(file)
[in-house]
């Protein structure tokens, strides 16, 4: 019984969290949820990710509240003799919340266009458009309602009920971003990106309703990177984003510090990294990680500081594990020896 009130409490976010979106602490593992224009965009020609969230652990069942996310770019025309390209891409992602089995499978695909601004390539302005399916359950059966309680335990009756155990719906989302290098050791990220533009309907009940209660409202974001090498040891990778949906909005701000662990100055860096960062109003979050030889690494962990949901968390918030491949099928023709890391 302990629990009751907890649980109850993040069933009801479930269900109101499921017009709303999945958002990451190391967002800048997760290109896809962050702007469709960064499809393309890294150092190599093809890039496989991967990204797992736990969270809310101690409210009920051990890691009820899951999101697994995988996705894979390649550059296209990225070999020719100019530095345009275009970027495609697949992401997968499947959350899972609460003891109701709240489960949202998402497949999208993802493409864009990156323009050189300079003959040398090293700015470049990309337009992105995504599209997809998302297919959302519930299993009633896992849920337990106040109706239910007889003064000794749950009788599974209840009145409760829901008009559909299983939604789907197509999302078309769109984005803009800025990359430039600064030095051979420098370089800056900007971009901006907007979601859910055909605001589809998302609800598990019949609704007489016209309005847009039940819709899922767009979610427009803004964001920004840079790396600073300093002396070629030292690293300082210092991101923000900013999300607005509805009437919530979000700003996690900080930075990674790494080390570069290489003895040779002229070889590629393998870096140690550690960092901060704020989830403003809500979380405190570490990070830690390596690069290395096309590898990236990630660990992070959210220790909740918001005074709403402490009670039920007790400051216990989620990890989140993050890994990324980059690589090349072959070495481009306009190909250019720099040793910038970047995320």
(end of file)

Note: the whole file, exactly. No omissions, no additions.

[in-house]
């Protein structure tokens, strides 16, 4: 019984969290949820990710509240003799919340266009458009309602009920971003990106309703990177984003510090990294990680500081594990020896 009130409490976010979106602490593992224009965009020609969230652990069942996310770019025309390209891409992602089995499978695909601004390539302005399916359950059966309680335990009756155990719906989302290098050791990220533009309907009940209660409202974001090498040891990778949906909005701000662990100055860096960062109003979050030889690494962990949901968390918030491949099928023709890391 302990629990009751907890649980109850993040069933009801479930269900109101499921017009709303999945958002990451190391967002800048997760290109896809962050702007469709960064499809393309890294150092190599093809890039496989991967990204797992736990969270809310101690409210009920051990890691009820899951999101697994995988996705894979390649550059296209990225070999020719100019530095345009275009970027495609697949992401997968499947959350899972609460003891109701709240489960949202998402497949999208993802493409864009990156323009050189300079003959040398090293700015470049990309337009992105995504599209997809998302297919959302519930299993009633896992849920337990106040109706239910007889003064000794749950009788599974209840009145409760829901008009559909299983939604789907197509999302078309769109984005803009800025990359430039600064030095051979420098370089800056900007971009901006907007979601859910055909605001589809998302609800598990019949609704007489016209309005847009039940819709899922767009979610427009803004964001920004840079790396600073300093002396070629030292690293300082210092991101923000900013999300607005509805009437919530979000700003996690900080930075990674790494080390570069290489003895040779002229070889590629393998870096140690550690960092901060704020989830403003809500979380405190570490990070830690390596690069290395096309590898990236990630660990992070959210220790909740918001005074709403402490009670039920007790400051216990989620990890989140993050890994990324980059690589090349072959070495481009306009190909250019720099040793910038970047995320």